Clio in the Business School: Historical Approaches in Strategy, International Business and Entrepreneurship

by Andrew Perchard (Stirling), Niall Mackenzie (Strathclyde), Stephanie Decker (Aston) and Giovanni Favero (Venice)

On the back of recent and significant new debates on the use of history within business and management studies, we consider the perception of historians as being anti-theory and of having methodological shortcomings; and business and management scholars displaying insufficient attention to historical context and privileging of certain social science methods over others. These are explored through an examination of three subjects: strategy, international business and entrepreneurship. We propose a framework for advancing the use of history within business and management studies more generally through greater understanding of historical perspectives and methodologies.

Keywords: History, strategy, international business, entrepreneurship, methodology

Freely available for a limited time at: Business History, 59(6): 904-27

Review by Mitchell J. Larson (University of Central Lancashire)

Recently Martin Parker (Bristol) has taken to the airwaves promoting the idea of bulldozing the business school. In sharp contrast, Andrew Perchard, Niall McKenzie, Stephanie Decker, and Giovanni Favero make a compelling case for certain disciplines in the management sciences to open themselves to alternative methodological and epistemological approaches. They argue that the fields of strategy, international business, and entrepreneurship have not embraced historically-oriented research to the same extent as other fields within business and management studies. The authors also admit that many scholars conducting historical business research have not made a sufficiently solid case about the robustness of their historical methodology(s) or data to convince other social scientists about the validity of their claims. Drawing upon an impressive range of previous works to develop their discussion, the paper attempts to reconcile these discrepancies to highlight how a more explicit articulation of the historian’s process could overcome the concerns of ‘mainstream’ management scholars regarding theorization and methodology in these three fields specifically and in management studies generally.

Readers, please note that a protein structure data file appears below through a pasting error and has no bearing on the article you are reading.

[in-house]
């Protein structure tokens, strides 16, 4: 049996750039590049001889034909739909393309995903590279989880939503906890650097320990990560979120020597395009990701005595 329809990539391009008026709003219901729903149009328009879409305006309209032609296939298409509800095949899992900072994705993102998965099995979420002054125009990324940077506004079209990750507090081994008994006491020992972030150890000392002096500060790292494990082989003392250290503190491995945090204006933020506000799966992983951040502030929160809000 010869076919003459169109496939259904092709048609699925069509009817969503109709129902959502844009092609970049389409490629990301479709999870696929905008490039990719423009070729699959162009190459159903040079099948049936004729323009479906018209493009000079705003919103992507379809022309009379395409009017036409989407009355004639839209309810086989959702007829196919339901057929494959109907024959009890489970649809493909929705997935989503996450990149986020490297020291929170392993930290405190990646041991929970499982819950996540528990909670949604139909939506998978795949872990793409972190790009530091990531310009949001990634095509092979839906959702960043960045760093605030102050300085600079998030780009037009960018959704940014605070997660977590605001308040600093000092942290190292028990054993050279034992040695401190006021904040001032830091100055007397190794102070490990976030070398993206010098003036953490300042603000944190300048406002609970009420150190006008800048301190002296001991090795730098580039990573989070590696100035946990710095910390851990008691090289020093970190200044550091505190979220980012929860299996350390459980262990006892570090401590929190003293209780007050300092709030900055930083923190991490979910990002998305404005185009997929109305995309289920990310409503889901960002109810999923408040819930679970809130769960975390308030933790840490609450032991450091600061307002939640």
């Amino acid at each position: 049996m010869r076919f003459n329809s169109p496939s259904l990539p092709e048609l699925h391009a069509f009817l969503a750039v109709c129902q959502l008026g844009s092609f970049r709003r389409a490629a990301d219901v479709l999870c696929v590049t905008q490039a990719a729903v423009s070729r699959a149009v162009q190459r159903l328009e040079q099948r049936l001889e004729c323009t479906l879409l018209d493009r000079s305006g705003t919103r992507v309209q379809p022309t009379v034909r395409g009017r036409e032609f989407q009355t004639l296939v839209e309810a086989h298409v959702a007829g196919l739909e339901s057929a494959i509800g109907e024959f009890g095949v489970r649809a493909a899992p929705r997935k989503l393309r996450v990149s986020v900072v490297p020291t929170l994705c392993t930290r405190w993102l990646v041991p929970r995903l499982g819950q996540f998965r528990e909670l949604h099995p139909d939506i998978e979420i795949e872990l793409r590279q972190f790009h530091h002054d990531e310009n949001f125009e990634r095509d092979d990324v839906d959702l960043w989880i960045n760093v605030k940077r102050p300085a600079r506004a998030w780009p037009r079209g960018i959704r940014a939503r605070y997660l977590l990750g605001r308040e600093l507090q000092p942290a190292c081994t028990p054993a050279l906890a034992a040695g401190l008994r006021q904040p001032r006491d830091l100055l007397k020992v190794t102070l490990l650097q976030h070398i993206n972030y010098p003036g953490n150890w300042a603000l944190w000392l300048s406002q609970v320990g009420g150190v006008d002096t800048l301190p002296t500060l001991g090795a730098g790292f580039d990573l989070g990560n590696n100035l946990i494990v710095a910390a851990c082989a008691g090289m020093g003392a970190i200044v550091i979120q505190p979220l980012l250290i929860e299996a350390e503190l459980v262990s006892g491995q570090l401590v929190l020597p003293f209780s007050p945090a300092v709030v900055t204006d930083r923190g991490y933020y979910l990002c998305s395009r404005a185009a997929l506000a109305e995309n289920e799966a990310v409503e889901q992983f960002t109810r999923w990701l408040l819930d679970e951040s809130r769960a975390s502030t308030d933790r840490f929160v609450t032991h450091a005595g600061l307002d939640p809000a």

One major concern held by non-historians is that historical work illustrates an alleged a-theoretical or even anti-theoretical nature of scholarly writing (Duara, 1998). A second major concern is that historical methods (i.e. of data collection) are not sufficient grounds upon which to base management theory. The authors demonstrate the complexities of these issues with respect to existing historical work in business and management studies, such as the ‘cherry-picking’ of outlier events to support a more general point – especially by scholars in other fields applying historical methods rather casually – and place responsibility upon business and management historians to make their process(es) more transparent and explain themselves and their work better to other social scientists. The article claims that the “continuing distinctions drawn between the primary data created by social science research…with the collection of ‘secondary’ documentary evidence in archives…are misleading.” (p. 915). Whereas social science researchers will be aware explicitly about potential sources for bias in their data and often include discussions about this in their work, the historical process ‘internalizes’ these judgements and thus appears to hide them from the reader. The discipline of history, so accustomed to the individual historian’s assessment of the materials being examined, assumes that with satisfactory preparation the historian’s assessment will be reasonable based on her (or his) knowledge of the historical context, the actors involved, and assumptions about the rationality and practicality of the various decisions that might have been made at any particular point in the timeline. But it is this internalization of decision-making and assessment which so troubles non-historians and why the authors call for business and management historians to “more clearly articulate the methodologies adopted by historians to show the value of history to business and management studies…” That there is value to be realized is shown through the acceptance of historical approaches by other branches of the management studies arena, and their point is that these three sub-fields have been slower to warm to their use than others.